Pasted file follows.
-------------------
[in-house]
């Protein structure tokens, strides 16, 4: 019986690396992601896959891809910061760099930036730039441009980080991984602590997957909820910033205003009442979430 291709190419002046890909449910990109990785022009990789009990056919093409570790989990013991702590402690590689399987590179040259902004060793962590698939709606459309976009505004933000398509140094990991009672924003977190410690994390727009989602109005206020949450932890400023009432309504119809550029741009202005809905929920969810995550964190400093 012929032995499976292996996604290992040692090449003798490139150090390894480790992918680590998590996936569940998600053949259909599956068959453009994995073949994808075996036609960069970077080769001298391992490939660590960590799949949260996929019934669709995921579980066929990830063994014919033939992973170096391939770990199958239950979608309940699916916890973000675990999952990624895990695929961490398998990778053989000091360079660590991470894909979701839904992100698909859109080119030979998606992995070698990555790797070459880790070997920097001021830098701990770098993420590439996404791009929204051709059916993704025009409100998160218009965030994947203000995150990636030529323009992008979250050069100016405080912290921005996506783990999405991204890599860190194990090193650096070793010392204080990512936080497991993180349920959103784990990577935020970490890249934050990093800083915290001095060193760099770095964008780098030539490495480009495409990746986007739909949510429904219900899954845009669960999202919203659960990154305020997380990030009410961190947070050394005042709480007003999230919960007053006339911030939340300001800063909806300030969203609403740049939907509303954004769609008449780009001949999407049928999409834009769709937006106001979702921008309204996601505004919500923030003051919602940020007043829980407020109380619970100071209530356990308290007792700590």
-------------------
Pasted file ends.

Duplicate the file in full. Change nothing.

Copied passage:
[in-house]
């Protein structure tokens, strides 16, 4: 019986690396992601896959891809910061760099930036730039441009980080991984602590997957909820910033205003009442979430 291709190419002046890909449910990109990785022009990789009990056919093409570790989990013991702590402690590689399987590179040259902004060793962590698939709606459309976009505004933000398509140094990991009672924003977190410690994390727009989602109005206020949450932890400023009432309504119809550029741009202005809905929920969810995550964190400093 012929032995499976292996996604290992040692090449003798490139150090390894480790992918680590998590996936569940998600053949259909599956068959453009994995073949994808075996036609960069970077080769001298391992490939660590960590799949949260996929019934669709995921579980066929990830063994014919033939992973170096391939770990199958239950979608309940699916916890973000675990999952990624895990695929961490398998990778053989000091360079660590991470894909979701839904992100698909859109080119030979998606992995070698990555790797070459880790070997920097001021830098701990770098993420590439996404791009929204051709059916993704025009409100998160218009965030994947203000995150990636030529323009992008979250050069100016405080912290921005996506783990999405991204890599860190194990090193650096070793010392204080990512936080497991993180349920959103784990990577935020970490890249934050990093800083915290001095060193760099770095964008780098030539490495480009495409990746986007739909949510429904219900899954845009669960999202919203659960990154305020997380990030009410961190947070050394005042709480007003999230919960007053006339911030939340300001800063909806300030969203609403740049939907509303954004769609008449780009001949999407049928999409834009769709937006106001979702921008309204996601505004919500923030003051919602940020007043829980407020109380619970100071209530356990308290007792700590």